While hospice treatment can, in rare cases, go on for years, the patient is dealing with a terminal illness and should get their affairs in order. While some of the recommended steps many not be necessary for everyone, it is important to meet with a qualified elder law attorney to determine what action you should take in your particular situation.
Powers of attorney: This is perhaps one of the most important things for an individual enrolled in hospice care to have in place. A power of attorney gives someone the legal authority to make decision for you if you cannot make decisions for yourself at some time in the future. Having a power of attorney is crucial when your loved one is in hospice, since their health may deteriorate to the point where they can no longer communicate their wishes. There are two types of recommended powers of attorney:
- A health care power of attorney allows someone to make decisions for you concerning doctors, hospitals and medication. No matter how long you have been married to a spouse or how close you are to a loved one, if you have not given them authority to act as your power of attorney, then they will not have the ability to act on your behalf unless they go through the court and begin a costly legal process to be named guardian.
- A financial power of attorney covers a broad range of situations from handling real estate, bank accounts, paying taxes and anything else related to finances. It is crucial to have an appropriate financial power of attorney in place. Just like a health care power of attorney, family members and loved ones have no actual authority unless a financial power of attorney is in place.
Revising wills and trusts: Whenever a major life event occurs, it is recommended that you review your wills and trusts as your current legal document may no longer be appropriate. For example, many wills are set up to leave everything to the spouse and then at the death of the second spouse, to the children. This may be the wrong way to set up your will now considering one spouse’s illness. It may be better to arrange things so that if the “healthy spouse” passes away first, the assets can be placed in a trust to benefit the spouse in hospice or passed down to the children to protect those assets from Medicaid. This where an experienced elder law attorney is critical.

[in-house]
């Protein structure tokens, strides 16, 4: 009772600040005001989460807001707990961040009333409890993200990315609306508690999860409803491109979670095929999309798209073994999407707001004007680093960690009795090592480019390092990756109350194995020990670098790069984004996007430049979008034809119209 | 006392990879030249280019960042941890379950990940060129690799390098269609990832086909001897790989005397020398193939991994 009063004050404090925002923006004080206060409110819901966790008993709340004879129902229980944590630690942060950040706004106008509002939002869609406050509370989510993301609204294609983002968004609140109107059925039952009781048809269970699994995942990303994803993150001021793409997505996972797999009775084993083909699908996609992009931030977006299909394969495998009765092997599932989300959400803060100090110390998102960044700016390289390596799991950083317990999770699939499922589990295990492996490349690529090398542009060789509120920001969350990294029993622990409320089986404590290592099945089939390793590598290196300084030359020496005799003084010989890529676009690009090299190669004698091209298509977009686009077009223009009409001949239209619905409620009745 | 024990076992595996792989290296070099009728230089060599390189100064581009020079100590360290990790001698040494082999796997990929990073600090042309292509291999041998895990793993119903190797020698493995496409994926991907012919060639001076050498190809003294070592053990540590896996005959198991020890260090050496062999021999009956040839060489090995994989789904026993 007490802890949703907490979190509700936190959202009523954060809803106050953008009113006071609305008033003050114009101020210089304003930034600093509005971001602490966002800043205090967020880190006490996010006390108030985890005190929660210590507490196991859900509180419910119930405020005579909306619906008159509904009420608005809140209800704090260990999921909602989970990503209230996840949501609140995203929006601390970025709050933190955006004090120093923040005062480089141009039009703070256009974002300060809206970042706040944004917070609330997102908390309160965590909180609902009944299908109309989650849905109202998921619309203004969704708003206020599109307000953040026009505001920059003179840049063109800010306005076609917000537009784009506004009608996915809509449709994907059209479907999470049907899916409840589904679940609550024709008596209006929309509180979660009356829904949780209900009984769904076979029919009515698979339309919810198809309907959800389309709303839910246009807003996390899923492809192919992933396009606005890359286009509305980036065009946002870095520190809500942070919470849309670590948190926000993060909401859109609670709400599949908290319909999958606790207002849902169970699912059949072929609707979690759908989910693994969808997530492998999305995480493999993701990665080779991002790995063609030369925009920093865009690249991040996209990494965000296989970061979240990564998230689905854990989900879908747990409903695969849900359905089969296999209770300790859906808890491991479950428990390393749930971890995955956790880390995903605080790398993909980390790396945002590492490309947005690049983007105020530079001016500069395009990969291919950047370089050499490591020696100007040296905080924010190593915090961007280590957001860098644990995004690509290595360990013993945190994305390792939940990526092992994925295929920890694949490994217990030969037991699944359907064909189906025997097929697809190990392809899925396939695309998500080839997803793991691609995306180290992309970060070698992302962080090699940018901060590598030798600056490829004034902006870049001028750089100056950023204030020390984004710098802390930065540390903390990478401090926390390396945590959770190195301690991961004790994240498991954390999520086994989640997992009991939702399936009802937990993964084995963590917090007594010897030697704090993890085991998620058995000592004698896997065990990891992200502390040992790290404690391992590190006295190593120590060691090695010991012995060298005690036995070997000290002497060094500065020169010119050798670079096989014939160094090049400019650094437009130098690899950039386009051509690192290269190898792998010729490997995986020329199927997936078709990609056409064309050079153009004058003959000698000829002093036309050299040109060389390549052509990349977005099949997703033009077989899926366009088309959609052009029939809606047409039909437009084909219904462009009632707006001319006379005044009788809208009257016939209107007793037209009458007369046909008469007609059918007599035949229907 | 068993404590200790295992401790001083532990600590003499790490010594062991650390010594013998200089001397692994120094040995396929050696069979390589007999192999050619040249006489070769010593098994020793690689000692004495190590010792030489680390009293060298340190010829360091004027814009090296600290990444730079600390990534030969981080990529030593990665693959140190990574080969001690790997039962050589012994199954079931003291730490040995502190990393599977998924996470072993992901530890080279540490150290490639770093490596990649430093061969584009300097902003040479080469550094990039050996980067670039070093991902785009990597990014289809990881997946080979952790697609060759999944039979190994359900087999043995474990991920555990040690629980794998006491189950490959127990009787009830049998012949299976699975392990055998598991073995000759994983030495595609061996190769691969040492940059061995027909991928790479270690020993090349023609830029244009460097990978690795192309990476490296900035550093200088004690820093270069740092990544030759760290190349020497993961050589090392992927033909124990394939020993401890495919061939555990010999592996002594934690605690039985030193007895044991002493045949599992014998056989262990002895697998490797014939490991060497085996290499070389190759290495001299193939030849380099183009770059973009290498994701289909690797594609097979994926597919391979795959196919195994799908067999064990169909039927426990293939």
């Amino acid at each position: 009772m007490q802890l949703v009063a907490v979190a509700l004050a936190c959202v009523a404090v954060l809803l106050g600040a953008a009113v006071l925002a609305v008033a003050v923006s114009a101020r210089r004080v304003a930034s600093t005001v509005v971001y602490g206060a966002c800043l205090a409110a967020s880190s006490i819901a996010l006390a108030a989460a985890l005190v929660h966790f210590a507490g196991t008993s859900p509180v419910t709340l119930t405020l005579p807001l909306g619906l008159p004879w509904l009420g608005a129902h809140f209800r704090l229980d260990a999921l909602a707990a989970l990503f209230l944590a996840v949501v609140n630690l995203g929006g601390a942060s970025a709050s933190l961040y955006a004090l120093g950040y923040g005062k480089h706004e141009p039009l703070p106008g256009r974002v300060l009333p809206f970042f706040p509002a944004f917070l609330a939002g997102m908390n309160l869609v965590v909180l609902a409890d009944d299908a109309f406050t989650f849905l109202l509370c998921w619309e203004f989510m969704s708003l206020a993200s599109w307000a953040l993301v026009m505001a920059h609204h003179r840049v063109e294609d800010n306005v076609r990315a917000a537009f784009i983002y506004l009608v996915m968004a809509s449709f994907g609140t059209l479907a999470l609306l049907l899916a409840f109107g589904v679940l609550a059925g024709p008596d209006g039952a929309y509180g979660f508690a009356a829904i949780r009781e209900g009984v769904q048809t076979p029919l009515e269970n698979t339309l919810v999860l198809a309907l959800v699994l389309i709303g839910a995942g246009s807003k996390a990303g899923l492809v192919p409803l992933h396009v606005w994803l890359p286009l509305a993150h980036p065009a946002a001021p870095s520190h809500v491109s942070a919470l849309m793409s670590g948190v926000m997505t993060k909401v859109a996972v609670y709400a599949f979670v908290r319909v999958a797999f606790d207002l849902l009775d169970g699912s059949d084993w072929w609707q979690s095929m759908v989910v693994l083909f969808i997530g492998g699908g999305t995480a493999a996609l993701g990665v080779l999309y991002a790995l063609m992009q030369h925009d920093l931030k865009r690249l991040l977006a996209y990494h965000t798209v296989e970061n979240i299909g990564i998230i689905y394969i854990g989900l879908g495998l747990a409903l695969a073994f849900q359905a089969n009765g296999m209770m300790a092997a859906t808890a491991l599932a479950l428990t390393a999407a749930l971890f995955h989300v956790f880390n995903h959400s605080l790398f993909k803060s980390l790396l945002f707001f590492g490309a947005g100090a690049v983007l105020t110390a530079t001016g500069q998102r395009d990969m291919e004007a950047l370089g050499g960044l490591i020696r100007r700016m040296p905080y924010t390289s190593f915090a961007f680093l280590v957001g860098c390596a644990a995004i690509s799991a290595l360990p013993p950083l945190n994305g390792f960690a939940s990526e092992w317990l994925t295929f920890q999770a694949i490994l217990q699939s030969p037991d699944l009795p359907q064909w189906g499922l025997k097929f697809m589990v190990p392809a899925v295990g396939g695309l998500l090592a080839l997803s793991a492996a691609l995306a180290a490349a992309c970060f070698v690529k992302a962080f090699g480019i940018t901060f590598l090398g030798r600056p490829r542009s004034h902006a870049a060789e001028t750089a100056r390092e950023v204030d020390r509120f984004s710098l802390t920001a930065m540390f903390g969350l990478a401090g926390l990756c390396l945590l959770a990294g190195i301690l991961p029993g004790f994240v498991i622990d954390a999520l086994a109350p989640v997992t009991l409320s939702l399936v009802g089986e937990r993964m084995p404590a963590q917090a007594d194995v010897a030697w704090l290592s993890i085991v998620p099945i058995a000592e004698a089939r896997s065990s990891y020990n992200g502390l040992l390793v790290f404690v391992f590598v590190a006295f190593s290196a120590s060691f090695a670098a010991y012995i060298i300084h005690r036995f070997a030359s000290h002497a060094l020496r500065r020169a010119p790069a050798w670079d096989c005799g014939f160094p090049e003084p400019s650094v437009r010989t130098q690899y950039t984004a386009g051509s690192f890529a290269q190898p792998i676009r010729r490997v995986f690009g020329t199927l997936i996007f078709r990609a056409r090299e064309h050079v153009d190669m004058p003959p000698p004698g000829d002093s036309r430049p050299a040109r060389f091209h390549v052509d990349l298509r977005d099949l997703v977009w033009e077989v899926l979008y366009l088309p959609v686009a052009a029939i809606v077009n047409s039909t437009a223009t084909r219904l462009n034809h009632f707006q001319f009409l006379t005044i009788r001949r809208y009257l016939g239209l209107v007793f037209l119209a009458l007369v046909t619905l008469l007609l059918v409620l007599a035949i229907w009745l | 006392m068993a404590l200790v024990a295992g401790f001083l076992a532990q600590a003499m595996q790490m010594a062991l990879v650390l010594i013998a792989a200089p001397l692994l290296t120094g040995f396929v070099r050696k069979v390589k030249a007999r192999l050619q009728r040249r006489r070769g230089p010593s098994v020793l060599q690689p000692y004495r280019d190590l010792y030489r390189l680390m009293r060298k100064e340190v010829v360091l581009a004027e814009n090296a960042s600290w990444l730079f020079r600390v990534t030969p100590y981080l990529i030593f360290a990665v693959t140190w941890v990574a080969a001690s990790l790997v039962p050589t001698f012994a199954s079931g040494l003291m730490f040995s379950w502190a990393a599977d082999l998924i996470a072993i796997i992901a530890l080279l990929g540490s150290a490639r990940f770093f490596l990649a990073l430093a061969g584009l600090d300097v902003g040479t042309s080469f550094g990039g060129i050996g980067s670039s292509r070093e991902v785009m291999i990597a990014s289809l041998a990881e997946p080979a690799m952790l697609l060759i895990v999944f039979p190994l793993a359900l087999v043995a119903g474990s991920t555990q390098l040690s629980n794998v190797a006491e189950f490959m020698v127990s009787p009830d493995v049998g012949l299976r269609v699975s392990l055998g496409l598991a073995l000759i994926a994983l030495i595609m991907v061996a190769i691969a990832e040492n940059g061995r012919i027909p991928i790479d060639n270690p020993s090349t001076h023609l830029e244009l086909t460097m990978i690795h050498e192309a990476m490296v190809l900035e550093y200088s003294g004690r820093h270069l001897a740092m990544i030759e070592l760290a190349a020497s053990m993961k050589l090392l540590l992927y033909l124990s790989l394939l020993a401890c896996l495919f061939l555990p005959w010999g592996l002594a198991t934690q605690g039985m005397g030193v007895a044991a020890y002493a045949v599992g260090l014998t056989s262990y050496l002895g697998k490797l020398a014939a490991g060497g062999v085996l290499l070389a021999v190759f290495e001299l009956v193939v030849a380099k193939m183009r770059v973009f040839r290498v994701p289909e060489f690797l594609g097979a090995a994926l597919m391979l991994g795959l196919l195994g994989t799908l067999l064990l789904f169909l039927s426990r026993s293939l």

Changing property titles: The way your real estate is titled can be extremely important. In some cases, if real estate is not handled properly now, then dealing with property later could require going to court. Revising property titles now assures family members are protected if the illness requires long term care in a nursing home.
Strategies for financial gifts: It is extremely important to consult a knowledgeable attorney before transferring any property or making any gifts. Making gifts can protect your family and save your estate, but acting improperly can have severe legal consequences and make you ineligible for government benefits.